Nursing

From the desk of Adrianne E. Avillion, DEd, RN

Staff Development Weekly: Insight on Evidence-Based Practice in Education, March 30, 2012

Editor's note: This feature is written by nursing professional development expert Adrianne E. Avillion, DEd, RN. Each week, Adrianne writes about an important issue in the area of professional development or answers reader questions. If you have a question for Adrianne, e-mail her at adrianne1@comcast.net.

Making the most of reactive data
Some Nursing Professional Development (NPD) specialists think that reactive data are something we collect to satisfy regulatory requirements and have little value when it comes to demonstrating the impact of education. Reactive data, however, can be a foundation for more sophisticated levels of evaluation.

Suppose, for example, you continually receive comments about classrooms that are uncomfortably cold or hot or that computers used for computer-based learning (CBL) are in short supply or antiquated and in poor condition. You can use these types of data to support your case for improving the classroom environment or purchasing more/better computers. Look at your learning and behavior data. Is learning decreased when learners need to access those outdated computers? Is behavior below acceptable standards when learners are uncomfortable during learning activities? If you can show a link between the environment and learning and behavior or even impact, you can make an objective case for improvements.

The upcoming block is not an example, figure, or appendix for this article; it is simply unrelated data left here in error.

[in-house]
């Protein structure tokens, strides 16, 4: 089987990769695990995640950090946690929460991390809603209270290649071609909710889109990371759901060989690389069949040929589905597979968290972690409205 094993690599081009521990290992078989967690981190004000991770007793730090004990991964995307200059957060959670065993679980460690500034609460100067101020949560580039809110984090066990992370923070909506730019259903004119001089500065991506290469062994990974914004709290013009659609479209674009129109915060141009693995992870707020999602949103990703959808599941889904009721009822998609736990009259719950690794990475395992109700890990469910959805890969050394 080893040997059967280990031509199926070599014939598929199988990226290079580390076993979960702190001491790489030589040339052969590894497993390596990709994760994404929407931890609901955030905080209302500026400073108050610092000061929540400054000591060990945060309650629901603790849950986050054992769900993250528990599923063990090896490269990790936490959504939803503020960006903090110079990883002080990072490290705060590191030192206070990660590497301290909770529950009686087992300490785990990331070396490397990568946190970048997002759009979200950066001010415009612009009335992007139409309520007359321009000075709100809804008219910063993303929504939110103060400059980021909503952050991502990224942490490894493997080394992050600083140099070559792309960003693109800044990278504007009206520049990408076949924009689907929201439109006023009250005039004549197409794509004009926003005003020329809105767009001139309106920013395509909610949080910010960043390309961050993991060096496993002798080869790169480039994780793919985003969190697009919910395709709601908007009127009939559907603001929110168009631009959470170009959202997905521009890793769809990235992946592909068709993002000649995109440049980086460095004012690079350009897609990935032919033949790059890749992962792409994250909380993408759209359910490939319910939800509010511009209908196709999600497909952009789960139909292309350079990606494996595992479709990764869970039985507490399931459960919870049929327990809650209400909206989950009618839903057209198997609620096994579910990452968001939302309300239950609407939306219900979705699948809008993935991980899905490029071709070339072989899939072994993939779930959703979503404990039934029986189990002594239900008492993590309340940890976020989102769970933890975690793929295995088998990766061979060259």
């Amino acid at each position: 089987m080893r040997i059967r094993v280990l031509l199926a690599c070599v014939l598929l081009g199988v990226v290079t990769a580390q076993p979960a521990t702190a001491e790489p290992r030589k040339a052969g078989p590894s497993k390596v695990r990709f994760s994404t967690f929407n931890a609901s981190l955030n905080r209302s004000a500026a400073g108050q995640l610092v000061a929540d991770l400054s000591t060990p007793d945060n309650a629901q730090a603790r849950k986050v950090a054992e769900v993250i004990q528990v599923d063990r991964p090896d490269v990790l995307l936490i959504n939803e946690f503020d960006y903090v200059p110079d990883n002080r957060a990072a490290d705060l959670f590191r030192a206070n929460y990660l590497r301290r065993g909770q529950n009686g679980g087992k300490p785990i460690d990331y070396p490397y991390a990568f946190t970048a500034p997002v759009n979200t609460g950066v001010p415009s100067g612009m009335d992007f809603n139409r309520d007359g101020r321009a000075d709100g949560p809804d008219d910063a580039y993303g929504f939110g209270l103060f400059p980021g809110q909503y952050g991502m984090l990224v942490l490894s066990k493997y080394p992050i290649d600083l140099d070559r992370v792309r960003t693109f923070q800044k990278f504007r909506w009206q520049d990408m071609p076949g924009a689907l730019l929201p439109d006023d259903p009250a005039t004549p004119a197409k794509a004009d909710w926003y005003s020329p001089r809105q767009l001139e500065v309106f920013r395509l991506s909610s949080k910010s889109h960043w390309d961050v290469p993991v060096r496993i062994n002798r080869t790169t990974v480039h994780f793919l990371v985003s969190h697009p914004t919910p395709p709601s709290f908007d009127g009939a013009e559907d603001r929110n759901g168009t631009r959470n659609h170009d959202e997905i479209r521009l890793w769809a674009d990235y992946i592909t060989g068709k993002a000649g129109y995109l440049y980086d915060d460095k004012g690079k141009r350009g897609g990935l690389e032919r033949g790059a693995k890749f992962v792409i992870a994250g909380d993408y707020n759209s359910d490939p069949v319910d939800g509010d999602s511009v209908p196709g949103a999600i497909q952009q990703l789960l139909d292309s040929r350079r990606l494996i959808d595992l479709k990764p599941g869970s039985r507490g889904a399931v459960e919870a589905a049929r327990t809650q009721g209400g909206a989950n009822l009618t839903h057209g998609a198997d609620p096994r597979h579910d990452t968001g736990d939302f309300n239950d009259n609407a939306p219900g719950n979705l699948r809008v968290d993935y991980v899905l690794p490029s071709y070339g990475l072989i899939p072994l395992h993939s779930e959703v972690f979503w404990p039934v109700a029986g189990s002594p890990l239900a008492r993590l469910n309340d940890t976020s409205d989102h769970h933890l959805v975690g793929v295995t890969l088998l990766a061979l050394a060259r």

It's not enough to tell the chief financial officer that you need more computers because the old ones are outdated or classrooms need to be renovated because learners are uncomfortable. You need to provide objective evidence that these types of reactive data are actually linked to learning, behavior, and maybe even impact. Remember that evidence-based practice (EBP) in NPD encompasses all types of data, as long as these data are properly analyzed. Reactive data are more than just "happiness" indexes. Look to the evidence and build a foundation for improving the learning environment.

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